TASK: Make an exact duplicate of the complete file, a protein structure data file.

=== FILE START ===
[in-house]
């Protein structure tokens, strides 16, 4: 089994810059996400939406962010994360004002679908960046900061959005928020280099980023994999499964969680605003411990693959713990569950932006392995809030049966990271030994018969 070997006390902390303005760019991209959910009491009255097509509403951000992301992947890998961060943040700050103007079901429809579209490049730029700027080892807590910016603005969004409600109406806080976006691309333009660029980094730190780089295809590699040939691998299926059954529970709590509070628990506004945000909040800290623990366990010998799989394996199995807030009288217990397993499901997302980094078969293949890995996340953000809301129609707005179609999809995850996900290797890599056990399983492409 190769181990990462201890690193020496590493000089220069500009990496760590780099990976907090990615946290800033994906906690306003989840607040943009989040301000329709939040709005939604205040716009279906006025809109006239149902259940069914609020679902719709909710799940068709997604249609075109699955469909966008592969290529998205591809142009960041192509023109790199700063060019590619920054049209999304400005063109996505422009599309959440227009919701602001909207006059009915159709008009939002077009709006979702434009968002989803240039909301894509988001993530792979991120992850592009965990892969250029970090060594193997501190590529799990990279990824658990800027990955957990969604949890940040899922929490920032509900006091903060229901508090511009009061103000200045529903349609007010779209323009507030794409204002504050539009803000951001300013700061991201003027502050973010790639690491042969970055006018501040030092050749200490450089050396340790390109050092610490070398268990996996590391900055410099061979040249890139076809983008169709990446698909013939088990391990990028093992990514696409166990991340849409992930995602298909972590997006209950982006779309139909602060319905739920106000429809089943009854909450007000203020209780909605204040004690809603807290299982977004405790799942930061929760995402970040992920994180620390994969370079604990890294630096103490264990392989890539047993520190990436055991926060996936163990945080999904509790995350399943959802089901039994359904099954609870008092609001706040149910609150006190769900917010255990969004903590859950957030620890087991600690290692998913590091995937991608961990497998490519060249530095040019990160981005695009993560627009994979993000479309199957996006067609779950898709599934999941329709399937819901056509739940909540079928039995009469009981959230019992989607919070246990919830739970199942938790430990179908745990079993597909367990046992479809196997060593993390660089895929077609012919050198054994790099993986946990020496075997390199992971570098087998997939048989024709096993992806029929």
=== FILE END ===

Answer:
[in-house]
């Protein structure tokens, strides 16, 4: 089994810059996400939406962010994360004002679908960046900061959005928020280099980023994999499964969680605003411990693959713990569950932006392995809030049966990271030994018969 070997006390902390303005760019991209959910009491009255097509509403951000992301992947890998961060943040700050103007079901429809579209490049730029700027080892807590910016603005969004409600109406806080976006691309333009660029980094730190780089295809590699040939691998299926059954529970709590509070628990506004945000909040800290623990366990010998799989394996199995807030009288217990397993499901997302980094078969293949890995996340953000809301129609707005179609999809995850996900290797890599056990399983492409 190769181990990462201890690193020496590493000089220069500009990496760590780099990976907090990615946290800033994906906690306003989840607040943009989040301000329709939040709005939604205040716009279906006025809109006239149902259940069914609020679902719709909710799940068709997604249609075109699955469909966008592969290529998205591809142009960041192509023109790199700063060019590619920054049209999304400005063109996505422009599309959440227009919701602001909207006059009915159709008009939002077009709006979702434009968002989803240039909301894509988001993530792979991120992850592009965990892969250029970090060594193997501190590529799990990279990824658990800027990955957990969604949890940040899922929490920032509900006091903060229901508090511009009061103000200045529903349609007010779209323009507030794409204002504050539009803000951001300013700061991201003027502050973010790639690491042969970055006018501040030092050749200490450089050396340790390109050092610490070398268990996996590391900055410099061979040249890139076809983008169709990446698909013939088990391990990028093992990514696409166990991340849409992930995602298909972590997006209950982006779309139909602060319905739920106000429809089943009854909450007000203020209780909605204040004690809603807290299982977004405790799942930061929760995402970040992920994180620390994969370079604990890294630096103490264990392989890539047993520190990436055991926060996936163990945080999904509790995350399943959802089901039994359904099954609870008092609001706040149910609150006190769900917010255990969004903590859950957030620890087991600690290692998913590091995937991608961990497998490519060249530095040019990160981005695009993560627009994979993000479309199957996006067609779950898709599934999941329709399937819901056509739940909540079928039995009469009981959230019992989607919070246990919830739970199942938790430990179908745990079993597909367990046992479809196997060593993390660089895929077609012919050198054994790099993986946990020496075997390199992971570098087998997939048989024709096993992806029929």